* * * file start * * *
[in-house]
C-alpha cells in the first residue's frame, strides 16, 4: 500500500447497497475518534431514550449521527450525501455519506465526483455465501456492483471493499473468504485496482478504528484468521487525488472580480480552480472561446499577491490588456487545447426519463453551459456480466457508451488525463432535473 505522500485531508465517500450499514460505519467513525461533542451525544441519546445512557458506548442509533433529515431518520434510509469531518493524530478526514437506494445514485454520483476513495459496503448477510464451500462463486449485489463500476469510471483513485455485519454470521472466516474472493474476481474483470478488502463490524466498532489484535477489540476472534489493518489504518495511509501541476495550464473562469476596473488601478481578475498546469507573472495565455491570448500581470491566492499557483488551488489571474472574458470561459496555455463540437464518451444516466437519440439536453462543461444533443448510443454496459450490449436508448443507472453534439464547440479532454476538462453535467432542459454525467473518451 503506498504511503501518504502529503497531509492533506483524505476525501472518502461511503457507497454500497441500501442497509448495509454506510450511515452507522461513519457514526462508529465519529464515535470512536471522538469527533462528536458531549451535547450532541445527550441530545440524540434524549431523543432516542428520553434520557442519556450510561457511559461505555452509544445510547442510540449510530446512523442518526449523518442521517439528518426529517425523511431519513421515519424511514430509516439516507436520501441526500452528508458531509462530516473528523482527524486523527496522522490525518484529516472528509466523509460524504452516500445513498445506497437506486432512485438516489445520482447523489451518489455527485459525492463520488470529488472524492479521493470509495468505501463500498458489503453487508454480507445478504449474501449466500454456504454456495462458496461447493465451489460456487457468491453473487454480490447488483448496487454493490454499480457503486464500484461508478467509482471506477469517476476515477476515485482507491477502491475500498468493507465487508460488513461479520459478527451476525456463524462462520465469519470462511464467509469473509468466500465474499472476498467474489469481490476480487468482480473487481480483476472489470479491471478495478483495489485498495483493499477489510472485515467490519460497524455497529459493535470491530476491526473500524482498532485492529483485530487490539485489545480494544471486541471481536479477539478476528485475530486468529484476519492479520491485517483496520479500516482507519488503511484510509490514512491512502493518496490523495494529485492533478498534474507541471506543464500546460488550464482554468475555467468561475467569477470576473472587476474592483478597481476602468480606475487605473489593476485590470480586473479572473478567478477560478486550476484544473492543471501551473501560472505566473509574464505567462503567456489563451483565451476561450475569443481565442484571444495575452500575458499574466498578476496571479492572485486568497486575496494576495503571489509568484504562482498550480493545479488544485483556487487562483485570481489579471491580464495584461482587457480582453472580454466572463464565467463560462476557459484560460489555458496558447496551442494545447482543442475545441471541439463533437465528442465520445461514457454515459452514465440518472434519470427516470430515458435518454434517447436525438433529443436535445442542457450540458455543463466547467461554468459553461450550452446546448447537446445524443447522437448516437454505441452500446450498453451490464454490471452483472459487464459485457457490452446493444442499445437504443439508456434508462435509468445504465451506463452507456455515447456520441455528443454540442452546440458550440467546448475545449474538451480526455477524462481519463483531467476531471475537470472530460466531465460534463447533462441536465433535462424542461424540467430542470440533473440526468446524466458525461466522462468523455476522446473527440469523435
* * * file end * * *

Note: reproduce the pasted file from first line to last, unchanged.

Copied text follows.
[in-house]
C-alpha cells in the first residue's frame, strides 16, 4: 500500500447497497475518534431514550449521527450525501455519506465526483455465501456492483471493499473468504485496482478504528484468521487525488472580480480552480472561446499577491490588456487545447426519463453551459456480466457508451488525463432535473 505522500485531508465517500450499514460505519467513525461533542451525544441519546445512557458506548442509533433529515431518520434510509469531518493524530478526514437506494445514485454520483476513495459496503448477510464451500462463486449485489463500476469510471483513485455485519454470521472466516474472493474476481474483470478488502463490524466498532489484535477489540476472534489493518489504518495511509501541476495550464473562469476596473488601478481578475498546469507573472495565455491570448500581470491566492499557483488551488489571474472574458470561459496555455463540437464518451444516466437519440439536453462543461444533443448510443454496459450490449436508448443507472453534439464547440479532454476538462453535467432542459454525467473518451 503506498504511503501518504502529503497531509492533506483524505476525501472518502461511503457507497454500497441500501442497509448495509454506510450511515452507522461513519457514526462508529465519529464515535470512536471522538469527533462528536458531549451535547450532541445527550441530545440524540434524549431523543432516542428520553434520557442519556450510561457511559461505555452509544445510547442510540449510530446512523442518526449523518442521517439528518426529517425523511431519513421515519424511514430509516439516507436520501441526500452528508458531509462530516473528523482527524486523527496522522490525518484529516472528509466523509460524504452516500445513498445506497437506486432512485438516489445520482447523489451518489455527485459525492463520488470529488472524492479521493470509495468505501463500498458489503453487508454480507445478504449474501449466500454456504454456495462458496461447493465451489460456487457468491453473487454480490447488483448496487454493490454499480457503486464500484461508478467509482471506477469517476476515477476515485482507491477502491475500498468493507465487508460488513461479520459478527451476525456463524462462520465469519470462511464467509469473509468466500465474499472476498467474489469481490476480487468482480473487481480483476472489470479491471478495478483495489485498495483493499477489510472485515467490519460497524455497529459493535470491530476491526473500524482498532485492529483485530487490539485489545480494544471486541471481536479477539478476528485475530486468529484476519492479520491485517483496520479500516482507519488503511484510509490514512491512502493518496490523495494529485492533478498534474507541471506543464500546460488550464482554468475555467468561475467569477470576473472587476474592483478597481476602468480606475487605473489593476485590470480586473479572473478567478477560478486550476484544473492543471501551473501560472505566473509574464505567462503567456489563451483565451476561450475569443481565442484571444495575452500575458499574466498578476496571479492572485486568497486575496494576495503571489509568484504562482498550480493545479488544485483556487487562483485570481489579471491580464495584461482587457480582453472580454466572463464565467463560462476557459484560460489555458496558447496551442494545447482543442475545441471541439463533437465528442465520445461514457454515459452514465440518472434519470427516470430515458435518454434517447436525438433529443436535445442542457450540458455543463466547467461554468459553461450550452446546448447537446445524443447522437448516437454505441452500446450498453451490464454490471452483472459487464459485457457490452446493444442499445437504443439508456434508462435509468445504465451506463452507456455515447456520441455528443454540442452546440458550440467546448475545449474538451480526455477524462481519463483531467476531471475537470472530460466531465460534463447533462441536465433535462424542461424540467430542470440533473440526468446524466458525461466522462468523455476522446473527440469523435